Jacqui Oatley on her passion for football, getting an MBE and her first Match of the Day commentary

Jacqui Oatley was the first female Match of the Day commentator and last week picked up her MBE. The sports commentator talks to Chris Bond about football and being a role model.

Jacqui Oatley commentating on a football match in 2007. (PA)
Jacqui Oatley commentating on a football match in 2007. (PA)

JACQUI Oatley was on her way to cover a darts tournament last November when her husband rang her from home to tell her that a letter had arrived from the Cabinet Office marked “urgent”.

Inside was a note informing here that she was being awarded an MBE for services to diversity in sport and broadcasting. “I was completely shocked and humbled and I still am,” she says. “You look at all the people who have achieved this honour, it never crossed my mind it would happen to me.”

The sports presenter, who received her medal from Princess Anne at Windsor Castle last week, admits she was initially a little apprehensive about getting the award. “I’m a journalist who writes about other people and my first thought was that people might think ‘what has she done to earn that?’ But actually the reaction has been great and I’ve had some really lovely letters.”

Jacqui Oatley after receiving her MBE from the Princess Royal at Windsor Castle last week. (Steve Parsons/PA Wire).

Oatley shot to prominence nine years ago when she became the first female commentator to appear on Match of the Day (which caused a bit of a rumpus at the time) and has gone on to become a household name having just returned from the European Championships in France where she was a key part of ITV’s presenting team.

Today, the 41-year-old broadcaster - along with the likes of Sue Barker, Clare Balding and Gabby Logan - has helped pave the way for a new generation of female sports reporters, commentators and pundits. But while the glass ceiling has been cracked it hasn’t yet been completely smashed, as she pointed out recently. “My real concern is the lack of female football sports writers. I have just come back from a month at the Euros, I went to 11 matches and I only came across one female print journalist in that time.”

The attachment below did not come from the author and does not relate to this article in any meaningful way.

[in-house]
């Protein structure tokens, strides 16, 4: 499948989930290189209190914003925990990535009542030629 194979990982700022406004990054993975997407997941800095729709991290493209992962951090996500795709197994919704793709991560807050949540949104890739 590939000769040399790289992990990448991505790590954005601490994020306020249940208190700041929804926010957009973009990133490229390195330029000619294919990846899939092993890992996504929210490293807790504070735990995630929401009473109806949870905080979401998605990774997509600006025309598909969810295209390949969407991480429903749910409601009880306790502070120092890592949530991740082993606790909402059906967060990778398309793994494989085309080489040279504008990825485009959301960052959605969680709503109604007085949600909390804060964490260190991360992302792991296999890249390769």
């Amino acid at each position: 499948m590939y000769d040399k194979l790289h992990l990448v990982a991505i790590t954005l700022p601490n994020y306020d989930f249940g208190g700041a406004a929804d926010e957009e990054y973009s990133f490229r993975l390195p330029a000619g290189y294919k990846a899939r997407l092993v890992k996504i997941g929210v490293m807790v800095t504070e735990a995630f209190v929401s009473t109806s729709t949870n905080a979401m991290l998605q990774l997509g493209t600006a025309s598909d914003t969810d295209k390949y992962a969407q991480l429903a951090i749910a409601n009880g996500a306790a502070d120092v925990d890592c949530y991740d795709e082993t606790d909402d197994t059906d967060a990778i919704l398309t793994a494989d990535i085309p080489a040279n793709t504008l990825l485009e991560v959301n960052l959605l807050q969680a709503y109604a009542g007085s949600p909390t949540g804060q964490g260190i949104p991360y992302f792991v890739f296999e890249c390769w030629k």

Oatley’s journey as a broadcasting pioneer started in Wolverhampton where she grew up as a sports fanatic in a close-knit family, although she didn’t get into football until she was about 13. “I loved golf, tennis and hockey and then one day I sat and watched a football match on TV and it was as if something just clicked and I became completely obsessed.”

She went on to play at an amateur level but says it never crossed her mind that she could become a football writer. “I was never really encouraged to do it at school, not that I’m blaming anyone, because I never thought about it either. I just didn’t know anyone in the world of sport or journalism,” she says.

Jacqui Oatley after receiving her MBE from the Princess Royal at Windsor Castle last week. (Steve Parsons/PA Wire).

“That’s why whenever I speak to young people or give talks in schools I always impress on them the importance of not going for the easy option. You don’t have to accept the low-hanging fruits of a career your aren’t interested in.”

Oatley studied German language and literature at Leeds University and spent four years working for an intellectual property firm. But it wasn’t until she had to give up football after suffering a bad knee injury in her late 20s that she decided to switch careers.

“I thought ‘life’s too short’ and I started doing evening classes. I gave up my job and my flat and slept on the friends’ floors and did full-time work experience.”

She earned a place on a postgraduate broadcast journalism course at Sheffield Hallam University and cut her teeth as a Radio Leeds reporter. Her first commentary job came from the less than exotic surroundings of Wakefield-Emley, who were entertaining Worksop Town.